Chris Ferguson is the second-youngest of 11 children, so you can understand the appeal of a sport that allows him to be the boss of 10 other people.

“I had my own room. Shared a bathroom, though. That was tough. They’d leave the door locked,” Ferguson said of life with nine sisters.

“I was pretty much around girls all the time. I still played with my Buzz Lightyear; it wasn’t always Barbie dolls. Every time I got to hang out with friends, it was a privilege because otherwise I’d always have to be doing girls’ stuff. It was great to just be able to throw a football around.”

Ferguson learned to throw it well enough to earn a scholarship to play quarterback at the University of Maine, signing his letter of intent Wednesday.

Ferguson, a 17-year-old from the Philadelphia area, is one of the 13 incoming freshmen in Coach Joe Harasymiak’s initial recruiting class.

He’ll bring with him a large, built-in fan club. Ferguson’s sisters range in age from 36 to 16. His lone brother is 28, and frequently vacations in Maine with his wife. They’ll be cheering him on when he arrives in Orono this summer, a 6-foot-4, 225-pound athlete who is accustomed to having to compete for attention.

Ferguson transferred to La Salle College High School in Wyndmoor, Pennsylvania, as a sophomore, hoping to earn enough playing time at the regional football power to land a Division I scholarship. But Kyle Shurmur arrived at the same time with the same dream, and was a year older. Shurmur started for two years while Ferguson tried to be patient. His time finally arrived when Shurmur left to quarterback Vanderbilt of the Southeastern Conference.

“It was discouraging at times. My junior year, I almost threw in the rag. I said, ‘I’m not going to play anymore. I’m just going to go play golf,’ ” Ferguson said.

“I think what kept me going was that drive just to prove everybody wrong. I always loved football and I knew if I didn’t play anymore I’d regret it. I knew I had the talent.”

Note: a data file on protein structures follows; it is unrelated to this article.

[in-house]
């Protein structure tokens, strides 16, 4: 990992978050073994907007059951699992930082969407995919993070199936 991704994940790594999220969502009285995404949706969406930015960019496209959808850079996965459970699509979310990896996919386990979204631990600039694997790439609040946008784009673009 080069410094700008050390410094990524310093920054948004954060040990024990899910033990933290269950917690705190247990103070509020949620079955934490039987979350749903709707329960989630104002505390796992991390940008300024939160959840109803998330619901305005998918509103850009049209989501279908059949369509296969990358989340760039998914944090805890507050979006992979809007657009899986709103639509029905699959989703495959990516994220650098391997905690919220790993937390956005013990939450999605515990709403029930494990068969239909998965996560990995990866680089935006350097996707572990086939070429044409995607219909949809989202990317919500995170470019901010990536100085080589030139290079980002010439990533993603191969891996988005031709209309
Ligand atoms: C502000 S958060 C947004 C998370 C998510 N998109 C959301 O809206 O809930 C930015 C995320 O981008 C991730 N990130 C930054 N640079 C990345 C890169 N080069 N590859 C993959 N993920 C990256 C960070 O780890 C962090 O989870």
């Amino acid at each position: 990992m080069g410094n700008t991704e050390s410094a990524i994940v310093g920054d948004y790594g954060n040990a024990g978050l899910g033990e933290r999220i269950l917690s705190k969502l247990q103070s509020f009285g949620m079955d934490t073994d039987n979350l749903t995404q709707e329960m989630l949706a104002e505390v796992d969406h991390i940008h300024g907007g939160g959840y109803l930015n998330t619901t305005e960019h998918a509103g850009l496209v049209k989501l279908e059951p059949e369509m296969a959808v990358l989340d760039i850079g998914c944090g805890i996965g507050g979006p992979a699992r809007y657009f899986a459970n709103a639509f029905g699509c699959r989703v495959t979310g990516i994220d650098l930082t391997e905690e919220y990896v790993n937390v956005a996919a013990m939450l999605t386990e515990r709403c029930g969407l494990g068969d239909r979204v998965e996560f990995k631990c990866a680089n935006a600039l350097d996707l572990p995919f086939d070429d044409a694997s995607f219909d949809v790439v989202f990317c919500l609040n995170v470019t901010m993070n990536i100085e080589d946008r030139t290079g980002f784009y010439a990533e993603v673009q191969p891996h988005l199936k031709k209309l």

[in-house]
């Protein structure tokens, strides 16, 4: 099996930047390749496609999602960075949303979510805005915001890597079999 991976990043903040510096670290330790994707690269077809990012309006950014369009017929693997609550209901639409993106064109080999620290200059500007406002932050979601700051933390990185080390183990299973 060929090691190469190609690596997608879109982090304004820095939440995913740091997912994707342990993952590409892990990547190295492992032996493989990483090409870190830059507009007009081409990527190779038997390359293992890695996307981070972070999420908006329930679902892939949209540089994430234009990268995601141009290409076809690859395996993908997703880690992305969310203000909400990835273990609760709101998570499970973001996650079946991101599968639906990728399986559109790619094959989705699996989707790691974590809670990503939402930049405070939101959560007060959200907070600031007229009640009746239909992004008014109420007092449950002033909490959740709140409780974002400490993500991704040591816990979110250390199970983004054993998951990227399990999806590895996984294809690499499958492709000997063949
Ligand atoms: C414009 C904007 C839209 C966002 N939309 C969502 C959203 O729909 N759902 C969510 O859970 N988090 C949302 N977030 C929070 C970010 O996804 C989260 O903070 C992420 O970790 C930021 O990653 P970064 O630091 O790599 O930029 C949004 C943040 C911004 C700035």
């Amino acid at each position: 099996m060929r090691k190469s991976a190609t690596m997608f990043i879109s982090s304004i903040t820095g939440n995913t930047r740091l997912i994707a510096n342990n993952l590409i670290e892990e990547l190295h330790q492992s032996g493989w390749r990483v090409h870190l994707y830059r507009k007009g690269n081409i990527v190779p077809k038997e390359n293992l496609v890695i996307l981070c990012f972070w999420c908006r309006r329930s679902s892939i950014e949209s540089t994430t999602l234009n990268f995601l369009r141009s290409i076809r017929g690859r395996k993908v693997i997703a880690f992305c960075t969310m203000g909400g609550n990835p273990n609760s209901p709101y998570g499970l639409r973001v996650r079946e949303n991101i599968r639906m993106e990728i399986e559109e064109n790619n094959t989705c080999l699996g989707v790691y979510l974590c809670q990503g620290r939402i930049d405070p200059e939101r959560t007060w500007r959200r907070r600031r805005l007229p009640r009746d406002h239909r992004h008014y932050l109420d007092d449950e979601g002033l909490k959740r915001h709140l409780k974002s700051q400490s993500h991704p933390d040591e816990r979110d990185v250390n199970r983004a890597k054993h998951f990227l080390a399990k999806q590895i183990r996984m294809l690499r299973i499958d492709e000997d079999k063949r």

Ferguson had a solid senior year, throwing for 1,505 yards and 16 touchdowns as La Salle won Philadelphia’s Catholic League title. But his only scholarship offer came from Bryant. Temple told him he could walk on and try to earn a spot.

It wasn’t until after the season that Massachusetts started looking at him. Quarterbacks coach Liam Coen was intrigued, but the Minutemen ended up choosing a college transfer instead. But when Coen accepted the job as offensive coordinator at Maine, things heated up.

“He called and asked about coming down. I said, ‘When?’ He said, ‘Tomorrow,’ ” Ferguson said.

Maine’s coaches made a rather tranquil home visit (only two of Ferguson’s sisters still lived there) and offered a scholarship. Ferguson came to Orono on an unofficial visit last weekend and by Wednesday was officially a Black Bear.

For Coen and Harasymiak, Ferguson is appealing because he ran a similar pro-style offensive system to the one they plan to install.

“This was an important get. This system is new for everyone, so to ID a kid that fits in with that system, to have the ability to do the five- and seven-step drops, is huge. He’s a big kid and he’s only going to get bigger,” Harasymiak said of Ferguson.

“He’s got the makeup of a quarterback. You can just sense with a kid sometimes how much football means to him. I think some quarterbacks just have ‘it.’ He’s a gamer and I think this kid might have it.”

Ferguson, who is also a post player on La Salle’s 17-5 basketball team, will graduate in May, then head north. He will compete for playing time with incumbent quarterbacks Dan Collins (senior), Drew Belcher (junior) and Jack Walsh (redshirt freshman).

Ferguson will spend the spring working with his quarterbacks coach at La Salle on speeding up his delivery, being quicker on his feet and getting more power on his throws.

He knows nothing is guaranteed, especially for a first-year player, but was heartened that Coen assured him the best athlete will get the starting job.

“It’s nice to be wanted,” Ferguson said. “I definitely have a chip on my shoulder. I’ve been fighting just to prove myself over the past three years. I kind of played with that all year.

“I definitely was under-recruited but I think I’m at a perfect place.”

Mark Emmert can be contacted at 791-6424 or at:

[email protected]

Twitter: MarkEmmertPPH

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